Posts

Yayoi Kusama’s Infinity Mirrored Room – Let’s Survive Forever

Last year’s Yayoi Kusama Infinity Mirrors exhibit at the Art Gallery of Ontario was so successful that their crowdfunding campaign to purchase a permanent exhibit of hers was met with so much love.

Click here to read my Photographic Guide to Kusama Yayoi’s Infinity Mirrors.

Yayoi Kusama's exhibit, Mirrored Room - Let's Survive Forever, at the Art Gallery of Ontario in Toronto, Canada.
Yayoi Kusama’s Let’s Survive Forever introductory panel.

A year later, Toronto finds itself as the latest city to host a permanent exhibit of Yayoi Kusama’s. Named INFINITY MIRRORED ROOM – LET’S SURVIVE FOREVER, the room is almost double the size of some of last year’s exhibits, and brings together three former exhibits into one large mirrored room.

Yayoi Kusama's exhibit, Mirrored Room - Let's Survive Forever, at the Art Gallery of Ontario in Toronto, Canada.
Looking inside of Yayoi Kusama’s Let’s Survive Forever at the Art Gallery of Ontario. Nikon Z 7, ISO 400, f/5.6, 1/640sec., 14mm.

The permanent exhibit is placed inside the Signy Eaton North Gallery space on Level 2, where on the outside, an LCD screen lists all of the donors names.

The list of donors scrolling on an LCD screen just outside the entrance to the Yayoi Kusama exhibit at the Art Gallery of Ontario.

You’ll get approx. 1min. to enjoy the room. While staff say that’s more than enough time, if you’re busy taking photographs, you’ll find that minute will fly by very quickly.

Yayoi Kusama’s Let’s Survive Forever description of the silver balls.

This is a permanent exhibit, which opens to the public on May 25th, 2019, so if you don’t get a chance to see the exhibit during its opening frenzy, not to worry as you will eventually get your chance. Donors to the art installation are able to preview the exhibit starting today.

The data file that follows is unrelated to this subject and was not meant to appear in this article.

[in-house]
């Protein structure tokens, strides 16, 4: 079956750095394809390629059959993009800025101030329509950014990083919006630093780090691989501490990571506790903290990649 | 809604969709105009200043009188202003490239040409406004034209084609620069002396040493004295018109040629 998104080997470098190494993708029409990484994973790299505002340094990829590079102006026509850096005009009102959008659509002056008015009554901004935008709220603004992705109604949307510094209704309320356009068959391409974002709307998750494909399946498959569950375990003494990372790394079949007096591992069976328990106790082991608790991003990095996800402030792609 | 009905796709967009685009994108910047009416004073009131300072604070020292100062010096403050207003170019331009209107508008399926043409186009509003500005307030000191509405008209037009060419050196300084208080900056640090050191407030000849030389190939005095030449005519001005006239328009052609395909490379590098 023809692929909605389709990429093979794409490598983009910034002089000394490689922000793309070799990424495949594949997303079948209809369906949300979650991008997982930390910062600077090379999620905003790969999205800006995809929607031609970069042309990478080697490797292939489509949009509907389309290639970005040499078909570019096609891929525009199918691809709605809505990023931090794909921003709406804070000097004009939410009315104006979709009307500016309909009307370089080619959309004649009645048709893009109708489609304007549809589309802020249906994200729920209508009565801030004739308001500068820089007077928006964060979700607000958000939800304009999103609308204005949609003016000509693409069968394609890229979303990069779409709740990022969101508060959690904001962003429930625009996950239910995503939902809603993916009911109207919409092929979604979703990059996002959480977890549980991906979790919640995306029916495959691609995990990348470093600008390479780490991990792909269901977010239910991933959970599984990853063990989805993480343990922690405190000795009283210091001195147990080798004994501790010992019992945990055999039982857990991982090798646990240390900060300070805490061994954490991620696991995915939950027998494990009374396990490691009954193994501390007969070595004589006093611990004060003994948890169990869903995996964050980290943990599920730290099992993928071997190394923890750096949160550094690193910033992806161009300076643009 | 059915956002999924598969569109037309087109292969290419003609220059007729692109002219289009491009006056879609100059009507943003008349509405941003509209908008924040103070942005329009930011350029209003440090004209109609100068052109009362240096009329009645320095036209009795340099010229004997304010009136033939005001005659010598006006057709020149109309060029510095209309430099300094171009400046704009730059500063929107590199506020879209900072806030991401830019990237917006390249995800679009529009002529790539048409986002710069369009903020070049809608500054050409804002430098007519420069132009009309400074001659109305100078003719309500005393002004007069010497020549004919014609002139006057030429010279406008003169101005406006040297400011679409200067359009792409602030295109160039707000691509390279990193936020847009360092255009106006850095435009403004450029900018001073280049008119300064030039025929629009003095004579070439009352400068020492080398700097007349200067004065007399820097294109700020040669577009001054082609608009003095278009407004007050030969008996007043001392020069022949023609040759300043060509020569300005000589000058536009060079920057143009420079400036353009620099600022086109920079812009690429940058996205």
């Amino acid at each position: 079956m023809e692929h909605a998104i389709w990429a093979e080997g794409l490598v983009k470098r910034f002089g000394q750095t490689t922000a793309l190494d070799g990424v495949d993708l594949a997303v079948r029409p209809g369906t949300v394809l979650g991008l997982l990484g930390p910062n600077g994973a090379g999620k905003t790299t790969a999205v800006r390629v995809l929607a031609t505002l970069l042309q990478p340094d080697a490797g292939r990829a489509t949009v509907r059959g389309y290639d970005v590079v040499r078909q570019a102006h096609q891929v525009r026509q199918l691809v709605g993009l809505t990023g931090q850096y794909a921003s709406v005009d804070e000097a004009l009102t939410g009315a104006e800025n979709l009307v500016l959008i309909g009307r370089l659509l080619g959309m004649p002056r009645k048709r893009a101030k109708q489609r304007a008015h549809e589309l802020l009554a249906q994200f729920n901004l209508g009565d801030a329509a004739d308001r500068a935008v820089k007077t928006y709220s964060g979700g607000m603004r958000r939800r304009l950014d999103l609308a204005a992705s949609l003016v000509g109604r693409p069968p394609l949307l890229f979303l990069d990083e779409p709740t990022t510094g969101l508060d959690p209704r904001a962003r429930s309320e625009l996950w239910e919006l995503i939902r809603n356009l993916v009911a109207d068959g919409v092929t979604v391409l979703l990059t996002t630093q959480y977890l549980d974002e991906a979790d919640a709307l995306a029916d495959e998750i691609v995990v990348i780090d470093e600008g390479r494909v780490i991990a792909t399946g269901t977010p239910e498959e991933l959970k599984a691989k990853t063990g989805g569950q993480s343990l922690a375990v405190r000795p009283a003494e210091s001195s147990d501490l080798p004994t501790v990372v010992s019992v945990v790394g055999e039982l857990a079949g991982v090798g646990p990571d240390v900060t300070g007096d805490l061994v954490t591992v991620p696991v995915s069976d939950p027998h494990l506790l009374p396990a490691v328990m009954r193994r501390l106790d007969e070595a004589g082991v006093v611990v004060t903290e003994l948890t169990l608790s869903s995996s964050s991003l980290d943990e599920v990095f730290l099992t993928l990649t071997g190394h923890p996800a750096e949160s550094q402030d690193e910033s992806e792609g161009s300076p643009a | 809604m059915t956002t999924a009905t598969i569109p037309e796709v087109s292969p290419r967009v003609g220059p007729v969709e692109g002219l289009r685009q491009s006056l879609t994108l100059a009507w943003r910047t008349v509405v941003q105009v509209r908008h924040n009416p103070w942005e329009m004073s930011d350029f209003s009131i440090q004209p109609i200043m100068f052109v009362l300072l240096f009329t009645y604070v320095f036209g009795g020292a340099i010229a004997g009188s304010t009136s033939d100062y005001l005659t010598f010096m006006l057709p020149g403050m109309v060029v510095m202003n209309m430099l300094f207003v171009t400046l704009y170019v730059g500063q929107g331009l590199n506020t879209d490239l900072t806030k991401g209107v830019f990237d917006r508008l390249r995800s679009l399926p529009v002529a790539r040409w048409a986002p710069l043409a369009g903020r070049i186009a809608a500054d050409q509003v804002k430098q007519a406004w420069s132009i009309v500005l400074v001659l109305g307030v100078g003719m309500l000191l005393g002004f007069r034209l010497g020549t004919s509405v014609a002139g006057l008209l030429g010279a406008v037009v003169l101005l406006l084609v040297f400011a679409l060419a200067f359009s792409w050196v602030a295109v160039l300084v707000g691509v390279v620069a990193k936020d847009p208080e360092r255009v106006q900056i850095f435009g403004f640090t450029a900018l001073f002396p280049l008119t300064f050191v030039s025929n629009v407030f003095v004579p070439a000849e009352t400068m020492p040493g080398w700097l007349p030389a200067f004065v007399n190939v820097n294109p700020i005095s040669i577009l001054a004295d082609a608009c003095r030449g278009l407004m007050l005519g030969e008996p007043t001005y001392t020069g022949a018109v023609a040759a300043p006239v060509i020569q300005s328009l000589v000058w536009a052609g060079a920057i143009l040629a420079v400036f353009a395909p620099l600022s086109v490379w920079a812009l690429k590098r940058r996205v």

Inside Yayoi Kusama’s Let’s Survive Forever. Nikon Z 7, ISO 400, 1/640, f/5.6, 14mm.

I recommend first taking the time to enjoy the room as it were meant to be enjoyed—without the distraction of taking pictures and selfies. Then, experience the room again with your camera.

Closer to the silver balls on the ground. Nikon Z 7, ISO 400, 1/640, f/5.6, 14mm.

For those interested, I’ve written down my camera settings under each photo so hopefully this will help you in preparing to take your own photos. They were taken on my Nikon Z 7 and for the majority of my photos, at ISO400, 1/640sec., f/5.6, with my 14-24mm f/2.8 lens set at 14mm for that wide angle perspective.

The silver ball! Nikon Z 7, ISO400, 1/640, f/5.6, 14mm.

Upon entering, a staff member will first remind you that no tripods or selfie-sticks are allowed, and that you will need to hand-hold everything close to your body to prevent anything from hitting those mirrored/silver balls. A group of four will be allowed to enter at one time, so you may end up being grouped with people you don’t know—especially during busy periods like at the opening of the exhibit.

Reflecting in one of the silver balls hanging from the ceiling. Nikon Z 7, ISO400, 1/640, f/5.0, 14mm.

With a large enough space to walk around in, Yayoi Kusama’s Infinity Mirrored Room contains a smaller version of a supplementary installation that AGO had previously hosted, Narcissus Garden. Silver balls hang from the ceiling so pay close attention you don’t hit them during your walk.

The mirrored column. Nikon Z 7, ISO400, 1/640, f/5.6, 14mm.

A mirrored column in the centre of the room has several windows to peer through, providing a kaleidoscope of enjoyment, similar to another one of Kusama’s exhibits from last year—the ones without the flashing LED lights. These windows have a glass front, unlike those we saw last year. Be careful you don’t hit the glass with your camera or nose.

Inside the mirrored column in the centre of the room. Nikon Z 7, ISO400, 1/640, f/5.6, 14mm.

It’s a wonderful exhibit to experience, and I’m happy to have it permanently located at the Art Gallery of Ontario so that we literally have forever to enjoy it.

Let me know in the comments below what you thought about this exhibit.